Soleil Mar Perez, age 13, is beginning her 3rd year with the Ensemble. Soleil is also inspired by actress Rita Moreno. “She is such an amazing singer, dancer, and actress who has made her mark in my life many times,” says Soleil. “Currently, she stars as Lydia in One Day At A Time, which is a show that I very much love and I think is very underrated. She is an EGOT (Emmy, Grammy, Oscar, and Tony Award Winner) and that is such an amazing accomplishment that so many people aspire to be. She has really influenced my opinion on the theatre and putting yourself out there, even if you are a person of color.”

"Hispanic representation in the arts is important because the arts are conceived within cultural realms. Culture and the arts coexist. How to conceive one without the other?"
Belinda A. Sáenz
Teaching Artist
Belinda A. Sáenz performing with the Calpulli Mexican Dance Company. Photo by Neil Zobler Photography.

Belinda A. Sáenz is an NYC-based multidisciplinary performer and instructional specialist who is thrilled to collaborate as a teaching artist with New York City Center, Disney Theatrical Group, Lincoln Center Education, and TADA! Youth Theater.

Belinda tells us she inherited her love and commitment to the field of education and the arts by a close relationship with a very special “Shero” in her life.

“My maternal grandmother, Manuela Lazo R., was a rural and urban elementary teacher in severely underserved communities in Mexico and retired with 43 years of service. Her arduous labor, the personal and professional challenges she overcame to provide for her family, while completing her studies at the Normal Superior built the image of a real-life heroine in my childhood that inspires me every day.” 

"Not only does that representation instill confidence in a young person,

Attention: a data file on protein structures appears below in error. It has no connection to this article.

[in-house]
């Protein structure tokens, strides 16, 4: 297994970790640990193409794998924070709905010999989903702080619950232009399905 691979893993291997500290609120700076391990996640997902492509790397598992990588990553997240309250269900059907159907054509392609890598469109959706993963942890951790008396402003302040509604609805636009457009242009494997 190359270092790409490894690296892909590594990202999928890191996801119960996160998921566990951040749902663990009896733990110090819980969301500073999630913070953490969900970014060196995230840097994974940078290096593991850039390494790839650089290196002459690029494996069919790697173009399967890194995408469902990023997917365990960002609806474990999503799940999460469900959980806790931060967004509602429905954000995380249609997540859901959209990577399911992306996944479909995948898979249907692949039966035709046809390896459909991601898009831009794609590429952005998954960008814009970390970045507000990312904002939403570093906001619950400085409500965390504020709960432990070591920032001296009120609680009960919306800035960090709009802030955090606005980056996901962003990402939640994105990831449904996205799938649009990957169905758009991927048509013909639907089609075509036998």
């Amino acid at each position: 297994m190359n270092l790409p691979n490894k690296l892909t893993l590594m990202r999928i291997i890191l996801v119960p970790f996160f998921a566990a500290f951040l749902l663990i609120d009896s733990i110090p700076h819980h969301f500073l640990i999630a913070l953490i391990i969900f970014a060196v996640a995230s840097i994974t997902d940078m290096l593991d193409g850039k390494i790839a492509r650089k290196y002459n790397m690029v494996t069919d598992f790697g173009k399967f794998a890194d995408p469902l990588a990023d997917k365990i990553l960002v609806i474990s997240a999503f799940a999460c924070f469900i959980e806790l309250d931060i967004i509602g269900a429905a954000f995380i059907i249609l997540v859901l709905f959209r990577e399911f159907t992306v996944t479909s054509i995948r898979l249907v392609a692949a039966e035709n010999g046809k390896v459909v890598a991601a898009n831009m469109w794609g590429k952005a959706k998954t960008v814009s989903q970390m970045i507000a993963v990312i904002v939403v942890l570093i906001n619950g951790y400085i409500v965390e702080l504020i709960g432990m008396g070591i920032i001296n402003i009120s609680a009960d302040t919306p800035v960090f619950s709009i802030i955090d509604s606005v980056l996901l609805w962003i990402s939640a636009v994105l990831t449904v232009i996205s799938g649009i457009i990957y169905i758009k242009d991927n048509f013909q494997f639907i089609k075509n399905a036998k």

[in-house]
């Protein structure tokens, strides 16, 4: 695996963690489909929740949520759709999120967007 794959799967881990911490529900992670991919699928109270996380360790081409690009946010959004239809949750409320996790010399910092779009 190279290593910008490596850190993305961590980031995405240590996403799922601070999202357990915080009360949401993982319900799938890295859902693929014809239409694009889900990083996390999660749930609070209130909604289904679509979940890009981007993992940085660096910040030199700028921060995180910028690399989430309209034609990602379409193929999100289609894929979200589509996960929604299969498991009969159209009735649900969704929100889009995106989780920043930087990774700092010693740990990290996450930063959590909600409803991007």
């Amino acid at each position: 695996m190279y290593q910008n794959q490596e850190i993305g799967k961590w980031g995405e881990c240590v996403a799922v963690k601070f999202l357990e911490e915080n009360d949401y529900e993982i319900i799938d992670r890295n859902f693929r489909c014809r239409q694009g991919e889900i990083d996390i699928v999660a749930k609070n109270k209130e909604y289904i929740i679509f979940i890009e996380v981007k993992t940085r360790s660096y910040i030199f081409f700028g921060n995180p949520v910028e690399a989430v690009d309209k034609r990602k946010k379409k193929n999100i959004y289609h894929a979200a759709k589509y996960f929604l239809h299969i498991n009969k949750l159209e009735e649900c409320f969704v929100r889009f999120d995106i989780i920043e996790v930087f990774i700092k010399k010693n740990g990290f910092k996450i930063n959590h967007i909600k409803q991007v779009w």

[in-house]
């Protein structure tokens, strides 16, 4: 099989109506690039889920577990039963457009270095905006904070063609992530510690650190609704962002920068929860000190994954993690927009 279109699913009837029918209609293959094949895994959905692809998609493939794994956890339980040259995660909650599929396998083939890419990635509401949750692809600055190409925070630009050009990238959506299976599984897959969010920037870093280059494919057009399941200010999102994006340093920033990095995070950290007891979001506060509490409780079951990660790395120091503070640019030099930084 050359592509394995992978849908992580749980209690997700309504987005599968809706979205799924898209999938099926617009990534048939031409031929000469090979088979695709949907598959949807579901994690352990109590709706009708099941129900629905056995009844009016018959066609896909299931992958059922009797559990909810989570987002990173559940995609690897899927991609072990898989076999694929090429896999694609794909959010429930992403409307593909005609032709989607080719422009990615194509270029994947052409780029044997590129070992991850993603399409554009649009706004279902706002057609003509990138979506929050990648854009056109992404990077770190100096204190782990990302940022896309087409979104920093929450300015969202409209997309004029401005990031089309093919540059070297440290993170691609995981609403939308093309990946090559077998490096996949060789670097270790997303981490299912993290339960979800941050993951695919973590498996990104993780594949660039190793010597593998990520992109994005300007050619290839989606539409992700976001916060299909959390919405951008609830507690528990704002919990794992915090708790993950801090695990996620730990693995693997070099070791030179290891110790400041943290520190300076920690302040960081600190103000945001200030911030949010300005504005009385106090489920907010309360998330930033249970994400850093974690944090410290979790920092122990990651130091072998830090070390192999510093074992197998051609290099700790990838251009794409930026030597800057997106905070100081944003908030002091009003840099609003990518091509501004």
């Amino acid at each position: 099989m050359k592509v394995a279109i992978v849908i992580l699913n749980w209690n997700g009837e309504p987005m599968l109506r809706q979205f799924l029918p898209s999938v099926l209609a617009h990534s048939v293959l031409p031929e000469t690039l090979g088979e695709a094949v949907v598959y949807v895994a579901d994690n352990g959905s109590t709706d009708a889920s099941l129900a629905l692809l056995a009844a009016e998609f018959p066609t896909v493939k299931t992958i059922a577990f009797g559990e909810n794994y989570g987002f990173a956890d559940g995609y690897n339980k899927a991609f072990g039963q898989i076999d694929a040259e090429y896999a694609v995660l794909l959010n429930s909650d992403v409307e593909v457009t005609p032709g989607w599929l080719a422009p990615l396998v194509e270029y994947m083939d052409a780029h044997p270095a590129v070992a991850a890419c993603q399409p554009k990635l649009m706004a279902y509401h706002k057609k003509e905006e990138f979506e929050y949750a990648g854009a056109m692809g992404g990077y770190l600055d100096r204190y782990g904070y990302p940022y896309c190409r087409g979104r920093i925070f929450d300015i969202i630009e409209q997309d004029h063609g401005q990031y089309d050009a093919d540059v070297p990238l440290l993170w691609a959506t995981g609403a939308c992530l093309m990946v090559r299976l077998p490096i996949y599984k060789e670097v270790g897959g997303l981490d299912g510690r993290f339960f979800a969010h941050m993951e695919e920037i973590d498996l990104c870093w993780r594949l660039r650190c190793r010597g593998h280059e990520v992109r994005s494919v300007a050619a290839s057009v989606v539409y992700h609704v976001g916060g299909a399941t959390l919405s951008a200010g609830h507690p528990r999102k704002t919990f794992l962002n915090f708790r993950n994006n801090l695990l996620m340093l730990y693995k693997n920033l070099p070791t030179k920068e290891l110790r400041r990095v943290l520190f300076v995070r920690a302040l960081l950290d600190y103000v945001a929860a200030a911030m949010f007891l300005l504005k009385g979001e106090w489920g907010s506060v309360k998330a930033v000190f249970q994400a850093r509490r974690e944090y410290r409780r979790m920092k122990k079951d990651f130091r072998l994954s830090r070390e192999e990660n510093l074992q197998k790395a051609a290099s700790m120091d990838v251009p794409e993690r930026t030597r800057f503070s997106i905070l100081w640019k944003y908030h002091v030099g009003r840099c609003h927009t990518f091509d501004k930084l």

it also helps them see that they are important enough to play a role
in our society; that their stories are important enough to be told."
Virginia Jimenez
Teaching Artist

Virginia Jimenez is a teaching artist with TADA! Working with children and young adults all over New York City, her work includes dancing for musical theatre, ballroom and social partner dancing, and theatrical skills.

Virginia believes Hispanic representation is important in the arts for several reasons. 

“First of all,” she says, “I believe that having Hispanic characters in stories, movies, plays, TV shows, even commercials, represents reality. One of my favorite examples of this is in Western movies. Often the cowboys are portrayed as white men, when in reality cowboys were often Hispanic (usually of Mexican origin) or free black men.

“Second, I believe that it’s incredibly important for young people of all colors and ages to see themselves represented in the arts because the experience of seeing someone who looks like you achieve great things is incredibly powerful. It’s difficult for young Latino people to imagine themselves as Rockettes if there are no existing Latina Rockettes; to see themselves as a “leading role” if there are no Latino actors playing leading roles. Not only does that representation instill confidence in a young person, it also helps them see that they are important enough to play a role in our society; that their stories are important enough to be told.”

Gabriela Gross is an alumnus of TADA!’s Resident Youth Ensemble, a Teaching Artist, and serves as the Ensemble & Alumni Manager. Gabi has stepped into many roles with TADA! including Assistant Stage Manager, Wardrobe Supervisor, House Manager, Assistant to the Choreographer and Assistant Director.

When asked about her inspirations and influences in the Hispanic community, she says, “A huge influence of mine is Lin-Manuel Miranda. ‘In The Heights’ was one of the first Broadway shows I saw and was the first time I truly saw someone who looked like me represented on the main stage. Lin-Manuel broke that barrier and continues to do so today.”

I will never forget the pride and happiness I felt when I saw In The Heights. I cried.
It was the first time I saw people who looked like me on stage.
Gabrielle Flores
Teaching Artist

Gabrielle Flores, a TADA! Teaching Artist, has her B.F.A in Theatre from Adelphi University and is currently a graduate student at The City College of New York working towards her Masters Degree in Educational Theatre. 

“There is a plethora of innovative work, diverse voices and perspectives, artistry and rich cultures to be shared, acknowledged and enjoyed,” says Gabrielle. “It is imperative that our students have the opportunity to see aspects of their culture and people who look like them up on stage, in museums, on the radio, etc. It will inspire them to continue to create, contribute to and be patrons of the artistic industry. It also creates the opportunity for people of various cultures to learn about and enjoy one another’s work.”